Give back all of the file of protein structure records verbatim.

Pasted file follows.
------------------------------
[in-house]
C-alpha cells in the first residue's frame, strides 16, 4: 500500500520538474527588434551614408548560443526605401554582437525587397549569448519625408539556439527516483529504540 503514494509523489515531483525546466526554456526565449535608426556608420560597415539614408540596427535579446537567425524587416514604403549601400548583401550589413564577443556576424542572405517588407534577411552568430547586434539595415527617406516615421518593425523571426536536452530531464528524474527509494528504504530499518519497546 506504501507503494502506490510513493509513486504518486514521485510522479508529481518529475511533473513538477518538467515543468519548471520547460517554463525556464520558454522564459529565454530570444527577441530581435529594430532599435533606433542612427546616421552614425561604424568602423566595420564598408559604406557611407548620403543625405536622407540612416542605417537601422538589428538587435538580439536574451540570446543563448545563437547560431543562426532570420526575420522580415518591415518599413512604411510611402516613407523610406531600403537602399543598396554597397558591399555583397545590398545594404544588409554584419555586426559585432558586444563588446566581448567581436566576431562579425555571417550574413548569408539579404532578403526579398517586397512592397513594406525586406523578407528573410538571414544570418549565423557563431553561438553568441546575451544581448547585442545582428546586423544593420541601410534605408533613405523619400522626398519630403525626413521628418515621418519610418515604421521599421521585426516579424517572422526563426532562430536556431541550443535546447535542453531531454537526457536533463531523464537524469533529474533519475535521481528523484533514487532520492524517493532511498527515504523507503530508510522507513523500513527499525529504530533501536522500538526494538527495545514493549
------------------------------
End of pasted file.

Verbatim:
[in-house]
C-alpha cells in the first residue's frame, strides 16, 4: 500500500520538474527588434551614408548560443526605401554582437525587397549569448519625408539556439527516483529504540 503514494509523489515531483525546466526554456526565449535608426556608420560597415539614408540596427535579446537567425524587416514604403549601400548583401550589413564577443556576424542572405517588407534577411552568430547586434539595415527617406516615421518593425523571426536536452530531464528524474527509494528504504530499518519497546 506504501507503494502506490510513493509513486504518486514521485510522479508529481518529475511533473513538477518538467515543468519548471520547460517554463525556464520558454522564459529565454530570444527577441530581435529594430532599435533606433542612427546616421552614425561604424568602423566595420564598408559604406557611407548620403543625405536622407540612416542605417537601422538589428538587435538580439536574451540570446543563448545563437547560431543562426532570420526575420522580415518591415518599413512604411510611402516613407523610406531600403537602399543598396554597397558591399555583397545590398545594404544588409554584419555586426559585432558586444563588446566581448567581436566576431562579425555571417550574413548569408539579404532578403526579398517586397512592397513594406525586406523578407528573410538571414544570418549565423557563431553561438553568441546575451544581448547585442545582428546586423544593420541601410534605408533613405523619400522626398519630403525626413521628418515621418519610418515604421521599421521585426516579424517572422526563426532562430536556431541550443535546447535542453531531454537526457536533463531523464537524469533529474533519475535521481528523484533514487532520492524517493532511498527515504523507503530508510522507513523500513527499525529504530533501536522500538526494538527495545514493549